Business Valuation - Discounted Cash Flow
Business valuation is typically based on three major methods: the income approach, the cost approach and the market (comparable sales) approach. Among the income approaches is the discounted cash flow methodology – calculating the net present value ("NPV") of future cash flows for an enterprise. As an alternative to the abbreviated income capitalization approach, this methodology is more relevant where future operating conditions and cash flows are variable – or not projected to be materially consistent with current performance levels.
- Expected annual growth
- This is the rate you expect your business to grow. This rate is only used on years 5 and above to estimate your future cash flow.
- Weighted average cost of capital (WACC)
- This is the cost of capital, or the interest rate, your investors require to put money into your business. Unless you are a Fortune 500 company with an excellent credit rating, this rate should be at least 12% to 25%. For small businesses that rate can be much higher.
- NPV Value of your business
- This is the value of all of your future cash flows discounted in today's dollars at your Weighted Average Cost of Capital (WACC).
- Operating profit
- This is your total profit before interest and taxes. This is often called Earnings Before Interest and Taxes or EBIT.
- Interest expense
- Total interest expense for the year.
- Interest income
- Total interest income for the year.
- Income taxes
- Total income taxes paid for the year.
- Depreciation and amortization
- If you had any depreciation on equipment or land enter those amounts here. They are added back into your cash flow.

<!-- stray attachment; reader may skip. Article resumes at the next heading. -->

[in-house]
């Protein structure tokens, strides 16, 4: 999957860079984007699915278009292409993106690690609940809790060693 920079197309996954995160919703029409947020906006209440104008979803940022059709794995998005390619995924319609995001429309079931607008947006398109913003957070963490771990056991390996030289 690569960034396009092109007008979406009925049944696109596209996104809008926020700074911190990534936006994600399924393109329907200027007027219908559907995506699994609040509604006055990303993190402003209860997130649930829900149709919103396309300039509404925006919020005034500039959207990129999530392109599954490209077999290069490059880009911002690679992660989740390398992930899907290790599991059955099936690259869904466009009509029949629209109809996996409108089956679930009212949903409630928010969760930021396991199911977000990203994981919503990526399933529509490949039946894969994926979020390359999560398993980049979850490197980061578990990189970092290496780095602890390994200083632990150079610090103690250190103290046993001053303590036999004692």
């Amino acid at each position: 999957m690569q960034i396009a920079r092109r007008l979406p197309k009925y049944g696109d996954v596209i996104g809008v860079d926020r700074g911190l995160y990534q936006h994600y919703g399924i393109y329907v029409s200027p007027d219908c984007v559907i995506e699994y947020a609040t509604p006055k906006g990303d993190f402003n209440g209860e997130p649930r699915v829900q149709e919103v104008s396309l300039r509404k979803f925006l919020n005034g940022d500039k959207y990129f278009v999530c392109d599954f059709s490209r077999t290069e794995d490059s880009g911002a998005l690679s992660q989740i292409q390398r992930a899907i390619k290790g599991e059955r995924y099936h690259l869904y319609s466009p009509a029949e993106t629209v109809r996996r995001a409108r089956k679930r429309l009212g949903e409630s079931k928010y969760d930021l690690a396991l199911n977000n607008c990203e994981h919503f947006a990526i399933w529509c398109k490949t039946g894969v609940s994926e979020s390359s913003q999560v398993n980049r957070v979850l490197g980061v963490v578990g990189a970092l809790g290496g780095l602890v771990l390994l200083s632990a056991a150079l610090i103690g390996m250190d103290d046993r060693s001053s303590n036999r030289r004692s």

- Change in accounts payable
- If you had a net change in your accounts payable, enter the change here. If you have an increase in accounts payable, your cash flow goes up. If you have had a decrease in your accounts payable, your cash flow is reduced.
- Change in inventory
- If you had a net change in your inventory, enter that amount here. If you are holding more inventory your cash flow is decreased.
- Change in accounts receivable
- If you had net change in your accounts receivable, enter that amount here. Reducing your accounts receivable by collecting money owed more quickly can increase your cash flow and your valuation.
- Changes in operating assets & liabilities
- Enter any net change in operating assets and liabilities.
- Other net change
- Enter any other net change that impacted your cash flow for the period.
- Capital expenditures
- This is the amount you spent on capital equipment and land that you were not able to expense for the period. If you were able to expense the expenditure it is already accounted for in your EBIT.
- Additional investment income
- Enter any other investment that increased or (decreased) your cash flow for the period.
Information and interactive calculators are made available to you as self-help tools for your personal independent use and are not intended to provide investment advice. We can not and do not guarantee their applicability or accuracy in regards to your individual circumstances. All examples are hypothetical and are for illustrative purposes. We encourage you to seek personalized advice from qualified professionals regarding all personal finance issues.